Pearl Harbor rocked stocks

The Ticker

December 05, 1991|By Julius Westheimer

Fifty years ago this weekend -- Saturday, Dec. 6, 1941 (stock markets were open Saturday mornings until 1954) -- the Dow Jones average closed at 116.60, but the day after Pearl Harbor the DJ dropped 4 points, or 3 1/2 percent, equal to 102 points at today's level. Yesterday the Dow closed at 2,911.67, roughly 2,500 percent above its Pearl Harbor week level.

,3 LOOKING BACK: New York and Baltimore newspapers (3 cents daily, 10 cents Sunday) of the Dec. 7, 1941 Pearl Harbor week show: Men's ties at Bloomingdale's, 69 cents (3 for $2); ladies suit, Saks Fifth Avenue, $39.95; men's Hickey Freeman suits, $60; Davega Philco cabinet radio, $105 (there were no TV sets then); St. Moritz Hotel, New York, rooms from $4 up; beef stew lunch, Longchamps, 85 cents; S&N Katz sunglasses, $1.95; Julius Gutman's men's shirts, 89 cents, Cannon towels, 29 cents, and boys' pajamas, 47 cents.

LOOKING AHEAD: "Politically motivated monetary policy [especially when it doesn't work] spooks the markets. Thus the dollar collapsed, stocks tumbled and even the bond market took major hits. Cut stock holdings to 20 percent of your overall holdings, use rallies to sell." (Adrian Day's Investment Analyst) . . . "We continue to hold our positive stance for stocks." (Tucker Anthony Memo) . . . "Saying the market was historically up 30 percent on average after the Fed's fifth rate cut is like saying that on average you don't need an overcoat in Buffalo." . . . (Joseph McAlinden, Dillon Read) . . . "The explosion coming in stocks will make previous moves seem like chicken feed." (Young's Intelligence Report)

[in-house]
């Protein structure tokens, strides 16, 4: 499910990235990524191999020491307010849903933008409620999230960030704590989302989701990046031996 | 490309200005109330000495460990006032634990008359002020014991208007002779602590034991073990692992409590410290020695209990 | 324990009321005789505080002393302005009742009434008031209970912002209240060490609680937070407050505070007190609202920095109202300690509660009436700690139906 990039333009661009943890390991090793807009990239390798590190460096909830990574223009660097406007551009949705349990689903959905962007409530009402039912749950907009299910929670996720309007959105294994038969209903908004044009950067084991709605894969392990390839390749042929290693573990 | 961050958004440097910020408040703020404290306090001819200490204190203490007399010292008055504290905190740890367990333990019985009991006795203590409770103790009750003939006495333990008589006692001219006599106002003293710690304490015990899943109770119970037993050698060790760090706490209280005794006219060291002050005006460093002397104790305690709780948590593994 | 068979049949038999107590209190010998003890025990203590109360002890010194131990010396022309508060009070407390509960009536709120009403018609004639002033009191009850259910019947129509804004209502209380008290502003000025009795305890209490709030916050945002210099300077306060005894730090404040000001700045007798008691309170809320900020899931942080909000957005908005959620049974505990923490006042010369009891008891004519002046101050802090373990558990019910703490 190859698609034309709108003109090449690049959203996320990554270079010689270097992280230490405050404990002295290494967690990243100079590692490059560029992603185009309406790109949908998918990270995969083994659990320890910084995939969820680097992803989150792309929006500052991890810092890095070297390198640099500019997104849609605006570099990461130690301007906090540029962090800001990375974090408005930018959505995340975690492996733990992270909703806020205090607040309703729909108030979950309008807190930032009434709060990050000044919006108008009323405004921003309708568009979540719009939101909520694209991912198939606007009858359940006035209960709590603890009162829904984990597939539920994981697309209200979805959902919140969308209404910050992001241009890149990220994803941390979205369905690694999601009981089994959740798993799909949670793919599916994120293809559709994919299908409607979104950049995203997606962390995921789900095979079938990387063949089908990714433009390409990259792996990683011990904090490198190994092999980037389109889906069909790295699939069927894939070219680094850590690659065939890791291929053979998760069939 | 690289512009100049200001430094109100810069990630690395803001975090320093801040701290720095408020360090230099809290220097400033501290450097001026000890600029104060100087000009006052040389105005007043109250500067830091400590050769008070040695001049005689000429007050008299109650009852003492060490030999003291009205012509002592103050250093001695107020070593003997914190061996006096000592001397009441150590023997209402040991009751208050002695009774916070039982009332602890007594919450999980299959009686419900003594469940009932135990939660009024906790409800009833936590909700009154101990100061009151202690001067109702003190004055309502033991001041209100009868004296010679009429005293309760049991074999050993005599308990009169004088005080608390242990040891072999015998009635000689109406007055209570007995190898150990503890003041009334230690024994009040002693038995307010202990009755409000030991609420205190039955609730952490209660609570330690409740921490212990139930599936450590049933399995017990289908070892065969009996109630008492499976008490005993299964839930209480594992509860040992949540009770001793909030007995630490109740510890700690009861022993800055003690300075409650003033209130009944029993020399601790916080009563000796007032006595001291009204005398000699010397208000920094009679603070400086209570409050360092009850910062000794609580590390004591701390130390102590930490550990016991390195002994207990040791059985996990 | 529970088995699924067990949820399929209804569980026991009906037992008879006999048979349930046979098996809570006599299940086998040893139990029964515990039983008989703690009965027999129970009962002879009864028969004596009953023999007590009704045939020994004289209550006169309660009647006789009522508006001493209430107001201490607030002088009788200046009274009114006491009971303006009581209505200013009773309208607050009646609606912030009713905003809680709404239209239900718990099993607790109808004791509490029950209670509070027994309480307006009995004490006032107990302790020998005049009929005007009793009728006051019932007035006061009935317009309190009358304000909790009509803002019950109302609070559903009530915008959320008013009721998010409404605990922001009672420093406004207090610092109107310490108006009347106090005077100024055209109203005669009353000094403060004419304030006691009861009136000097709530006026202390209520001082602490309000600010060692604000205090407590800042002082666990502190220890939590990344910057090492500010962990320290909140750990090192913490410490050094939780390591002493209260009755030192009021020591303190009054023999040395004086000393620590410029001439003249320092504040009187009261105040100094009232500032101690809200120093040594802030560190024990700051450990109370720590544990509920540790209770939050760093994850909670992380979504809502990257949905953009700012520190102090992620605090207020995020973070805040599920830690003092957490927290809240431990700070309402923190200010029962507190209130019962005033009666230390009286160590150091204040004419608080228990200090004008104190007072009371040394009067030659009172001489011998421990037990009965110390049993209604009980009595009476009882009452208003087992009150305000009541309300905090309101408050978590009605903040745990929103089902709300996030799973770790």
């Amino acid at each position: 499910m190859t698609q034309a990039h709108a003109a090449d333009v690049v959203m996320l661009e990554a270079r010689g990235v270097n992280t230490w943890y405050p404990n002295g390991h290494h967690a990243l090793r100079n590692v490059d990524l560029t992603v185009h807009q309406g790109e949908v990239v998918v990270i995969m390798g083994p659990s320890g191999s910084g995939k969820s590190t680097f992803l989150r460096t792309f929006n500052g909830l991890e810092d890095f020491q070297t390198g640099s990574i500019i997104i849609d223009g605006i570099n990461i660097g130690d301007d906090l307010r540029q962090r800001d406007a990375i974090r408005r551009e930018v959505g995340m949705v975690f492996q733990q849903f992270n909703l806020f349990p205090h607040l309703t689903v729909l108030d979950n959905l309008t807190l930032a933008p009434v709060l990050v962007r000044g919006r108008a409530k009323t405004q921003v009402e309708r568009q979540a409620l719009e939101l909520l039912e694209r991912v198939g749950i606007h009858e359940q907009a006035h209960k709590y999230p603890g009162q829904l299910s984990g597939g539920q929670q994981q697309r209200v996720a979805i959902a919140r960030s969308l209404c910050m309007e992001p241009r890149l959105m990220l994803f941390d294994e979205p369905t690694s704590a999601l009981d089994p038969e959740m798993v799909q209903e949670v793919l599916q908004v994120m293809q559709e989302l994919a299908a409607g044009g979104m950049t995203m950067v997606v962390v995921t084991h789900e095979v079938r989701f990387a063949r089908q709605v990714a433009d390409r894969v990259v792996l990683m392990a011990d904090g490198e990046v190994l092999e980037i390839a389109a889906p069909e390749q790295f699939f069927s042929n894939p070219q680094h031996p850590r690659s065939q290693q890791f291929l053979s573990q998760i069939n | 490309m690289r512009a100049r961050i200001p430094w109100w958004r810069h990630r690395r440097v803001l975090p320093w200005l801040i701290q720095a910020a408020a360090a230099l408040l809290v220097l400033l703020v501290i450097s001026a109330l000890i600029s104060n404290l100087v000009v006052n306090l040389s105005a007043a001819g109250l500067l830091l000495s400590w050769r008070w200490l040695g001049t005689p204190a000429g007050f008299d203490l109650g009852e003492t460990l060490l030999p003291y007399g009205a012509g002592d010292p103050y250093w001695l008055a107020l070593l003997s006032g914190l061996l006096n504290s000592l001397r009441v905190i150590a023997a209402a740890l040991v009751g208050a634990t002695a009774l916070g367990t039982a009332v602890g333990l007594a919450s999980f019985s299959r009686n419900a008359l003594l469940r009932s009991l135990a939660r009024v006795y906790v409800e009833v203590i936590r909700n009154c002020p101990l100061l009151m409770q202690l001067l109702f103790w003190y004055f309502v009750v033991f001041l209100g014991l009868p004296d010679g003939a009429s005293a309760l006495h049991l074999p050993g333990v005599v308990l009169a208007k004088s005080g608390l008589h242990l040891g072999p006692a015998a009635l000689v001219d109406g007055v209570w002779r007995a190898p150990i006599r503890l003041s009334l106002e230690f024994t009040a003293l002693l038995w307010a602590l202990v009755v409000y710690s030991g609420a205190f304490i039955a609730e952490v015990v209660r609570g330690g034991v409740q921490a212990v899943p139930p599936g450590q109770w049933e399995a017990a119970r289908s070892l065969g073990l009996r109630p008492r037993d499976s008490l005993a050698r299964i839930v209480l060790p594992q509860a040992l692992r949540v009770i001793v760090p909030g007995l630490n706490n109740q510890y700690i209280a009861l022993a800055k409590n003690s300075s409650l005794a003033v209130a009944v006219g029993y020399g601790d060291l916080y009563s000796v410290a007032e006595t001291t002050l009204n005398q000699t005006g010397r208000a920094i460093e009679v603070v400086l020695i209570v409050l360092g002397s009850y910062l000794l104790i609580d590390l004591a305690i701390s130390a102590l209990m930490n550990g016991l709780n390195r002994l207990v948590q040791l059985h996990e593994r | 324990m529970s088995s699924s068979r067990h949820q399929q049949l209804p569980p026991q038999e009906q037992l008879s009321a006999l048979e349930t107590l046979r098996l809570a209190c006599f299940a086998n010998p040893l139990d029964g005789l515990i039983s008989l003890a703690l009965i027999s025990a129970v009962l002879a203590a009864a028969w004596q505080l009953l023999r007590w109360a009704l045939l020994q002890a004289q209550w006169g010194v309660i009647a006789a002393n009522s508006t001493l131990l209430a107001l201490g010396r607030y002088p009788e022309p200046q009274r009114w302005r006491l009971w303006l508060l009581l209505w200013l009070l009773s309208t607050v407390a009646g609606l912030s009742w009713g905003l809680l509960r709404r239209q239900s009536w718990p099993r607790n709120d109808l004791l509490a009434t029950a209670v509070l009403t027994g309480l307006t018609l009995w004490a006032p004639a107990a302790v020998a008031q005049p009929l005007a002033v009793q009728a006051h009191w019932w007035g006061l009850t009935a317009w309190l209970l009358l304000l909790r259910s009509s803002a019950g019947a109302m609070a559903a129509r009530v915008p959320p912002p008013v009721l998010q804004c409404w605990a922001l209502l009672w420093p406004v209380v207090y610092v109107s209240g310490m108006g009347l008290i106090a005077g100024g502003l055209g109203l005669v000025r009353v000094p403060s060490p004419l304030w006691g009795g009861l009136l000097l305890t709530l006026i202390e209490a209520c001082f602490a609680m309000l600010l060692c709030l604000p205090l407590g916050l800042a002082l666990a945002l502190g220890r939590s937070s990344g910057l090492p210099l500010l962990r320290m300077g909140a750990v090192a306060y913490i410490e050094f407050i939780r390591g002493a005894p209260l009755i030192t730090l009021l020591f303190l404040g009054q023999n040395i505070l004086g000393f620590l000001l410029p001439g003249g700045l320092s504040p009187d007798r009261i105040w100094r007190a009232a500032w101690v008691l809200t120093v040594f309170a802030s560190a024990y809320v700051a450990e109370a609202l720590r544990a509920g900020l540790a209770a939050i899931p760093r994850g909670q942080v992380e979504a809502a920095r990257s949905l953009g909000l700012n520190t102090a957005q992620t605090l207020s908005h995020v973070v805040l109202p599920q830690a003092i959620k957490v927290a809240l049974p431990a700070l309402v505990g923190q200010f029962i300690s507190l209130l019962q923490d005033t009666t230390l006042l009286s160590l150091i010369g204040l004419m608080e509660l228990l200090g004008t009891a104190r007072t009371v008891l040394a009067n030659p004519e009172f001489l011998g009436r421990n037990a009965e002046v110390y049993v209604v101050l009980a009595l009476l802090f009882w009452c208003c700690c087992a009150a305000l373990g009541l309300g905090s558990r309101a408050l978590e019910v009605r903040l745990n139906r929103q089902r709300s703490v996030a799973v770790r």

RECESSION RECAP: "Forget the leading indicators. Look around instead. Notice the spending slump for cars, appliances, houses; job cuts; scared bankers; empty shopping center parking lots; vacant restaurants. When eyeball indicators look negative, bet on recession -- and manage your business and investment affairs accordingly." (A. Gary Shilling, Forbes, Dec. 9) . . . "Investment adviser Harry Browne doesn't trust economic forecasts; so why is he so bearish? Because he thinks there are just too many things right now that could worsen and send the economy into a tailspin -- skyrocketing federal debt, insolvent banking system, erratic Federal Reserve monetary policy" (Mark Hulbert, same Forbes, on newsstands this week.)

LOCAL RECESSION: My "root canal" dentist says, "My business is way down. All dentists are hurting so they don't refer patients to specialists any more. They do root canals themselves." . . . A salesperson in a well-known costume sales and rental store on North Howard Street says her business feels the recession badly. "After all, we are a luxury item," she explained, "and people can do without costumes." . . . The sales manager of a local direct-mail firm says her business is way up, adding, "It's just a matter of making more and better sales calls."

MARYLAND MEMOS: Tomorrow night, "Wall Street With Louis Rukeyser" features short-selling techniques with guest Joseph Feshbach and panelists Elizabeth Dater, John Dessauer, Harvey Eisen . . . Speaking of W$W, my 12 stock selections this year are up 23 percent vs. S&P 500 index, up 15 percent and Dow Jones average, ahead 12 percent . . . Security Analysts host Giant Food, Tuesday, Dec. 10, Sheraton, noon . . . BG&E stock landed in the 12-month new high listings at midweek . . . By contrast, IBM stock, glamour darling of the 1970s, landed in the yearly new low listings.

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